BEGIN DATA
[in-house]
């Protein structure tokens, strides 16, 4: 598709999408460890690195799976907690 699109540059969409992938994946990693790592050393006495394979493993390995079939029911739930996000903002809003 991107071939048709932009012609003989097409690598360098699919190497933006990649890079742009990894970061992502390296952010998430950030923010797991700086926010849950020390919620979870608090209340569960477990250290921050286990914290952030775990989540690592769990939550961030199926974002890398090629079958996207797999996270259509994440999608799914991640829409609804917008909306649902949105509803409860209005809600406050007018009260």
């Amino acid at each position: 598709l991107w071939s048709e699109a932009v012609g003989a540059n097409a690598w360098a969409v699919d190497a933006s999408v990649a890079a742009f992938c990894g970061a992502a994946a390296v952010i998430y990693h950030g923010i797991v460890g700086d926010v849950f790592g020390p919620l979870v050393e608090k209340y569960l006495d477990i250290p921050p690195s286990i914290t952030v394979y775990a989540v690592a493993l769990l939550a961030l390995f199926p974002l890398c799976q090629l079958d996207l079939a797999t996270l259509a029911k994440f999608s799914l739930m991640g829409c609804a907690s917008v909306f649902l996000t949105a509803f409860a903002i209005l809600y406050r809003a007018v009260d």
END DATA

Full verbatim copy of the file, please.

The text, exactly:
[in-house]
């Protein structure tokens, strides 16, 4: 598709999408460890690195799976907690 699109540059969409992938994946990693790592050393006495394979493993390995079939029911739930996000903002809003 991107071939048709932009012609003989097409690598360098699919190497933006990649890079742009990894970061992502390296952010998430950030923010797991700086926010849950020390919620979870608090209340569960477990250290921050286990914290952030775990989540690592769990939550961030199926974002890398090629079958996207797999996270259509994440999608799914991640829409609804917008909306649902949105509803409860209005809600406050007018009260």
């Amino acid at each position: 598709l991107w071939s048709e699109a932009v012609g003989a540059n097409a690598w360098a969409v699919d190497a933006s999408v990649a890079a742009f992938c990894g970061a992502a994946a390296v952010i998430y990693h950030g923010i797991v460890g700086d926010v849950f790592g020390p919620l979870v050393e608090k209340y569960l006495d477990i250290p921050p690195s286990i914290t952030v394979y775990a989540v690592a493993l769990l939550a961030l390995f199926p974002l890398c799976q090629l079958d996207l079939a797999t996270l259509a029911k994440f999608s799914l739930m991640g829409c609804a907690s917008v909306f649902l996000t949105a509803f409860a903002i209005l809600y406050r809003a007018v009260d």